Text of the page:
Unlike a typical undergraduate University course, the Honors Seminars focus on the discussion and group examination of the class materials. Furthermore, this year we are in a situation where we are doing this discussions entirely online via Zoom. Please review the following to help be an effective participant in these events.
Technology & Software
Make certain that you obtain access to hardware (computer/tablet/phone) and a connection that allows you to communicate with the class. If you are concerned about your ability to connect remotely for this course, please consult the following information about solutions provided by the Division of Information Technology:
How to mute/unmute sound and turn cameras on and off
(Virtual Backgrounds are not a necessary feature, and not everyone's hardware set up allows them to be used properly, but they can be fun. They are not a necessary function for this class, however!)
How to Rename your profile for the meeting. In particular, the preferred style with be "Your preferred first name" "Initial of your last name" "(pronouns)". So Iron Man's civilian identity would be "Tony S. (he/him)".
How to use Gallery view vs. Speaker view. (In a class this small, Gallery view will allow you to see everyone's screen at once.)
How to use Chat (including how to post a file or link to Chat and how to chat with a single individual vs. sending a message to the whole group)
How to use the Participants function (including how to "raise hands" and how to use the other indicators and emojis)
How to work in a Breakout Room (including how to "Ask for Help" from within that Room)
In order to be an effective participant in this seminar, please:
Arrive on time. If you are having difficulty getting to the room, please email Dr. Holtz to let me know that there is a problem.
Do not leave before the session ends. Expect to use the full seminar time; that said, some may actually end early.
Be prepared to participate. That is, when there are assigned readings/videos, make sure you have read/screened and understood them. If there is a project due, make sure you have it
completed. And always be prepared to discuss the previous week's lectures! You will called upon to discuss your assignment, and you should be ready to add additional information/observations to the class if you think it is relevant.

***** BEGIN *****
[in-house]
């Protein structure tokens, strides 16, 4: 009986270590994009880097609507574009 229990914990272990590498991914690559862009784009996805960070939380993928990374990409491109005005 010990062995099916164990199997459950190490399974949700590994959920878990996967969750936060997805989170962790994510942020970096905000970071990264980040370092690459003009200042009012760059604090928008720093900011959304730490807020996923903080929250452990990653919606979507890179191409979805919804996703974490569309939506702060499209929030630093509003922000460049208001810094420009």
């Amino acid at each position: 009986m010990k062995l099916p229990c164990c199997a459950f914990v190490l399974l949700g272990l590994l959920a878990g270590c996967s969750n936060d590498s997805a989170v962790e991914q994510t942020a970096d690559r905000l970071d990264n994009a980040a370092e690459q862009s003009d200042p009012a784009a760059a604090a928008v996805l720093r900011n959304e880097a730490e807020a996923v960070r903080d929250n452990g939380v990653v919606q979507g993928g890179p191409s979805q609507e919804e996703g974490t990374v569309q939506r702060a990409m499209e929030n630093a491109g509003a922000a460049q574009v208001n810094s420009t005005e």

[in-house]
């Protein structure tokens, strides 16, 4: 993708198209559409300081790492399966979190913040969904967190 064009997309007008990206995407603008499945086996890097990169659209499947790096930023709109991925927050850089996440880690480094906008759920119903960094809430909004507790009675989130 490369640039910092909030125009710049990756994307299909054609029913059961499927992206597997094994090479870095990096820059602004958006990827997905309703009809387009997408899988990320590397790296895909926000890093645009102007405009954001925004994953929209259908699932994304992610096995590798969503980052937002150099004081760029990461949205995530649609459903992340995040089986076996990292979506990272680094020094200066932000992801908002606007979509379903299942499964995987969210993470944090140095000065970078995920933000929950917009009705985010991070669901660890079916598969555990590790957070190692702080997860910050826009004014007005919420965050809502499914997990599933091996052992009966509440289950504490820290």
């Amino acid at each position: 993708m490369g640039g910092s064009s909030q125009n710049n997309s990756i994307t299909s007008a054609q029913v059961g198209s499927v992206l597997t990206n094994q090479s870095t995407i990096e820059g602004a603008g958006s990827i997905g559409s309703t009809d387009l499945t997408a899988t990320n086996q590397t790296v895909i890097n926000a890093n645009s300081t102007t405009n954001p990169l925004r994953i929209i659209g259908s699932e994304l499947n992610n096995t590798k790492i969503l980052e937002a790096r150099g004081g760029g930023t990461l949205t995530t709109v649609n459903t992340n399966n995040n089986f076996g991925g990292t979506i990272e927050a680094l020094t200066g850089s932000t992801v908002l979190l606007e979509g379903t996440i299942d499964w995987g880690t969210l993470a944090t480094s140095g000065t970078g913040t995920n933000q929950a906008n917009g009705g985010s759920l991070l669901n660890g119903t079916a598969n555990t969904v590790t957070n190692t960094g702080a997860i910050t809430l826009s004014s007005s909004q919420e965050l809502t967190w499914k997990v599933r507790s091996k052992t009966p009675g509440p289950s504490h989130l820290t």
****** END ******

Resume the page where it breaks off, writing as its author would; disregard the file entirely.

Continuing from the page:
Be courteous. Obviously this includes general courtesy: don't insult each other; be respectful of each other; etc. But specifically, express academic courtesy:
Make sure each person is allowed to express their thoughts. In other words, don't monopolize the discussion and don't interrupt each other.
Be respectful of other people's right to hold beliefs different than your own.
Similarly, remember that it IS okay to confront a belief if you have actual evidence, but confront the belief itself, not the person or people who hold it.
Everyone makes mistakes. If you yourself states something incorrect, it isn't the end of the world. If someone else states something incorrect, that doesn't mean that they are incompetent. Be prepared to learn from your own mistakes, and the errors of others. That is a big part of the learning process (uncomfortable as it might be at the time...)
Everyone is expected to participate. Ideally you will do so willingly and graciously. But if you are sitting their passively trying to be invisible (we've all been there at some point...) you still might be asked to give your response/answer/whatever. Please do so.
Help each other out, so long as it isn't an academic honesty violation! A big part of the role of discussion sections is to generate and promote collective learning: by interacting as a group, you help reinforce learning you have already done, and get a chance to learn new ideas, concepts, and approaches.
Stay engaged. Please eliminate or reduce as much as feasible other distractions. For instance, please stay away from social media, non-emergency texting, emailing, and phone messages, doing homework for other classes, etc., during the time in our session. You may sometimes need to have access to online materials (papers, ELMS, etc.) during class, of course: that is part of the meeting itself.
Use the Chat box to ask questions or share feedback.
Mute your microphone when not speaking to the group. For Breakout Rooms and other small groups this is less necessary, but in larger assemblies the little noises from each of our environments can add up.
Activate your camera if you feel like it. However, don't feel obliged to do so. Ideally we'd all like to see each others' faces and reactions during class time, but there are plenty of reasons (glitchy connections; bad hair day; etc.) when each and any one of us might not want to be visually present.
Please do not record the meeting without all participants approval. There is the temptation to use this technology so that you can go back and review the material at a later day. But by law you need the approval of all members of the group before you record them; technically speaking, recording these sessions without such approval is illegal.
By the way, if you feel like there are additions or modification to this list, bring them up with Dr. Holtz and we'll see about such changes.